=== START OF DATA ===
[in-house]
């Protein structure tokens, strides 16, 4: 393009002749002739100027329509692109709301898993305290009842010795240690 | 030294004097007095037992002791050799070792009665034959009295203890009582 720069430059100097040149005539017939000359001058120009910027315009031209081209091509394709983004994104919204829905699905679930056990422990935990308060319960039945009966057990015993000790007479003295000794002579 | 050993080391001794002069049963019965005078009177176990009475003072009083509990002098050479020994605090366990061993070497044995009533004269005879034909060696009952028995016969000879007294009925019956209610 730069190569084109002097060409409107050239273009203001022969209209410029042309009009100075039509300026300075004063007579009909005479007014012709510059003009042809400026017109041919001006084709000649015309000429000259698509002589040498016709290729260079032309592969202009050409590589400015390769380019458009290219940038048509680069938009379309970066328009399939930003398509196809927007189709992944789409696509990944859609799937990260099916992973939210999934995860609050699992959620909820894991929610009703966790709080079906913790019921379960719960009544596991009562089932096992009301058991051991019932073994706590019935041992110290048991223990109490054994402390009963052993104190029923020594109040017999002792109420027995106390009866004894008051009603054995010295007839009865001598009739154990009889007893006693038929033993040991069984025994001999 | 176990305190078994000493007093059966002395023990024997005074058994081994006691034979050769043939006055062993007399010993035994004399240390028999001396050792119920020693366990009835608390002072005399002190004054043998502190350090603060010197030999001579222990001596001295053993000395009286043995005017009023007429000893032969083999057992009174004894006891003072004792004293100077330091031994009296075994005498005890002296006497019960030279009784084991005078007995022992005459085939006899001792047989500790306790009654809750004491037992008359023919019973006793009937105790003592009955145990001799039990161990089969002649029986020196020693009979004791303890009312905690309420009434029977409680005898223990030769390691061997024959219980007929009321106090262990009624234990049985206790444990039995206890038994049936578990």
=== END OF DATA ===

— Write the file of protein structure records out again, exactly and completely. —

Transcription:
[in-house]
């Protein structure tokens, strides 16, 4: 393009002749002739100027329509692109709301898993305290009842010795240690 | 030294004097007095037992002791050799070792009665034959009295203890009582 720069430059100097040149005539017939000359001058120009910027315009031209081209091509394709983004994104919204829905699905679930056990422990935990308060319960039945009966057990015993000790007479003295000794002579 | 050993080391001794002069049963019965005078009177176990009475003072009083509990002098050479020994605090366990061993070497044995009533004269005879034909060696009952028995016969000879007294009925019956209610 730069190569084109002097060409409107050239273009203001022969209209410029042309009009100075039509300026300075004063007579009909005479007014012709510059003009042809400026017109041919001006084709000649015309000429000259698509002589040498016709290729260079032309592969202009050409590589400015390769380019458009290219940038048509680069938009379309970066328009399939930003398509196809927007189709992944789409696509990944859609799937990260099916992973939210999934995860609050699992959620909820894991929610009703966790709080079906913790019921379960719960009544596991009562089932096992009301058991051991019932073994706590019935041992110290048991223990109490054994402390009963052993104190029923020594109040017999002792109420027995106390009866004894008051009603054995010295007839009865001598009739154990009889007893006693038929033993040991069984025994001999 | 176990305190078994000493007093059966002395023990024997005074058994081994006691034979050769043939006055062993007399010993035994004399240390028999001396050792119920020693366990009835608390002072005399002190004054043998502190350090603060010197030999001579222990001596001295053993000395009286043995005017009023007429000893032969083999057992009174004894006891003072004792004293100077330091031994009296075994005498005890002296006497019960030279009784084991005078007995022992005459085939006899001792047989500790306790009654809750004491037992008359023919019973006793009937105790003592009955145990001799039990161990089969002649029986020196020693009979004791303890009312905690309420009434029977409680005898223990030769390691061997024959219980007929009321106090262990009624234990049985206790444990039995206890038994049936578990």